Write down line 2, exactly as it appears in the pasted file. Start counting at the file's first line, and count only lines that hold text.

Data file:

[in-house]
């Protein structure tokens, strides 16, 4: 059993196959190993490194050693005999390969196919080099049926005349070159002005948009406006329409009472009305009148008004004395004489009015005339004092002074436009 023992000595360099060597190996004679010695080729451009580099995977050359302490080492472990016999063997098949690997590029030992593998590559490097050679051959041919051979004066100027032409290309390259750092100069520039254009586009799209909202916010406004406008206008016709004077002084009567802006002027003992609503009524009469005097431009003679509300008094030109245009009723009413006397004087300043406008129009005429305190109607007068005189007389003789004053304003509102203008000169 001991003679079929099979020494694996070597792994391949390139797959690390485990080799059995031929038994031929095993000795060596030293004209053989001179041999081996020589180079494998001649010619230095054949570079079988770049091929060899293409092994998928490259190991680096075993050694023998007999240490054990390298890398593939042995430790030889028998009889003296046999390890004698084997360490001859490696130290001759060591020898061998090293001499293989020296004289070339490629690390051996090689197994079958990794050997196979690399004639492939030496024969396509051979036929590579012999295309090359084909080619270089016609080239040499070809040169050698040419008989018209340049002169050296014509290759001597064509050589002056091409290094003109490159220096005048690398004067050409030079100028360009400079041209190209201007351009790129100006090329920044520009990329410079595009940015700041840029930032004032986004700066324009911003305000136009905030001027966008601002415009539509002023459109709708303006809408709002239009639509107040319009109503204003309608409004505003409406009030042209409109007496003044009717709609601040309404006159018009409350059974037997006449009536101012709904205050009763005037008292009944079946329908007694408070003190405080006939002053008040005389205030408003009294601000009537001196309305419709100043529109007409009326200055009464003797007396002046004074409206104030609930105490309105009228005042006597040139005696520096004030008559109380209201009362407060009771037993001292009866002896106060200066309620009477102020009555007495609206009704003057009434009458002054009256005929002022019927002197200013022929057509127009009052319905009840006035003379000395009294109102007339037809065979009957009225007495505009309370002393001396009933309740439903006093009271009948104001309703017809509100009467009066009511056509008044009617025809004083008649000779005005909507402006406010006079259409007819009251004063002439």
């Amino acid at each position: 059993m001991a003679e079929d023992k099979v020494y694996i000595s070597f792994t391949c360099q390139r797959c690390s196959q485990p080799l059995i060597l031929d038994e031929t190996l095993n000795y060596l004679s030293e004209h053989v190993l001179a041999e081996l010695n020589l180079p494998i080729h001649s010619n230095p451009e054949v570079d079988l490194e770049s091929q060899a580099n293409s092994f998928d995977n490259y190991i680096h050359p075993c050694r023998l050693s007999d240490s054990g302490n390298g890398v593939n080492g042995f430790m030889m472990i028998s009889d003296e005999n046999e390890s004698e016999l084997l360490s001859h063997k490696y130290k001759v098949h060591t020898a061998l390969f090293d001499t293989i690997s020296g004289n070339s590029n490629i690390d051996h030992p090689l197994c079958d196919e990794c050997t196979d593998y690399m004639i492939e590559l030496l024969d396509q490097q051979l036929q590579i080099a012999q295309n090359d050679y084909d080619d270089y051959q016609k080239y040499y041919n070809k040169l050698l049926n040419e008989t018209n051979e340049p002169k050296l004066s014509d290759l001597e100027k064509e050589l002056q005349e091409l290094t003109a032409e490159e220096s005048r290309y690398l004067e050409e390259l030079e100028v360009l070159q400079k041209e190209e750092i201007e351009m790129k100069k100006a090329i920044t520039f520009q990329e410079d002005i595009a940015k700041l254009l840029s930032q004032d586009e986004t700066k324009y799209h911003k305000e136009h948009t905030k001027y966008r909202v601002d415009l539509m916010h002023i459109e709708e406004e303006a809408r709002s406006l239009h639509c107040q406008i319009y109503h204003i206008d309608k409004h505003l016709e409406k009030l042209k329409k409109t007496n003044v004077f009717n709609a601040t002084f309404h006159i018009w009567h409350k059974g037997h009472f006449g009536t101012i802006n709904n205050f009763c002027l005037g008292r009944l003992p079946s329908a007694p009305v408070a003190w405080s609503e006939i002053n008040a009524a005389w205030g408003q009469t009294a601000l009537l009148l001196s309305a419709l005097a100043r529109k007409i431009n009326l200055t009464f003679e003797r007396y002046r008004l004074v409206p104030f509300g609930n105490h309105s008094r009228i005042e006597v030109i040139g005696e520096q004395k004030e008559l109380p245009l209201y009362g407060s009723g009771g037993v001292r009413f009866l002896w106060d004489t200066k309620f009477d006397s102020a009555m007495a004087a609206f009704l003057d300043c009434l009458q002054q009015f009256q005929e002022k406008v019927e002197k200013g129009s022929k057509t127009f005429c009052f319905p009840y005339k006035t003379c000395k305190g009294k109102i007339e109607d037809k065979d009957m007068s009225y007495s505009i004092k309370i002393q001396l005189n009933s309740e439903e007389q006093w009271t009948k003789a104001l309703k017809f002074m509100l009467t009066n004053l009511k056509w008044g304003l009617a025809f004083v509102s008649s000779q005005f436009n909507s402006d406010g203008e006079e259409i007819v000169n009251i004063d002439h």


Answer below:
């Protein structure tokens, strides 16, 4: 059993196959190993490194050693005999390969196919080099049926005349070159002005948009406006329409009472009305009148008004004395004489009015005339004092002074436009 023992000595360099060597190996004679010695080729451009580099995977050359302490080492472990016999063997098949690997590029030992593998590559490097050679051959041919051979004066100027032409290309390259750092100069520039254009586009799209909202916010406004406008206008016709004077002084009567802006002027003992609503009524009469005097431009003679509300008094030109245009009723009413006397004087300043406008129009005429305190109607007068005189007389003789004053304003509102203008000169 001991003679079929099979020494694996070597792994391949390139797959690390485990080799059995031929038994031929095993000795060596030293004209053989001179041999081996020589180079494998001649010619230095054949570079079988770049091929060899293409092994998928490259190991680096075993050694023998007999240490054990390298890398593939042995430790030889028998009889003296046999390890004698084997360490001859490696130290001759060591020898061998090293001499293989020296004289070339490629690390051996090689197994079958990794050997196979690399004639492939030496024969396509051979036929590579012999295309090359084909080619270089016609080239040499070809040169050698040419008989018209340049002169050296014509290759001597064509050589002056091409290094003109490159220096005048690398004067050409030079100028360009400079041209190209201007351009790129100006090329920044520009990329410079595009940015700041840029930032004032986004700066324009911003305000136009905030001027966008601002415009539509002023459109709708303006809408709002239009639509107040319009109503204003309608409004505003409406009030042209409109007496003044009717709609601040309404006159018009409350059974037997006449009536101012709904205050009763005037008292009944079946329908007694408070003190405080006939002053008040005389205030408003009294601000009537001196309305419709100043529109007409009326200055009464003797007396002046004074409206104030609930105490309105009228005042006597040139005696520096004030008559109380209201009362407060009771037993001292009866002896106060200066309620009477102020009555007495609206009704003057009434009458002054009256005929002022019927002197200013022929057509127009009052319905009840006035003379000395009294109102007339037809065979009957009225007495505009309370002393001396009933309740439903006093009271009948104001309703017809509100009467009066009511056509008044009617025809004083008649000779005005909507402006406010006079259409007819009251004063002439």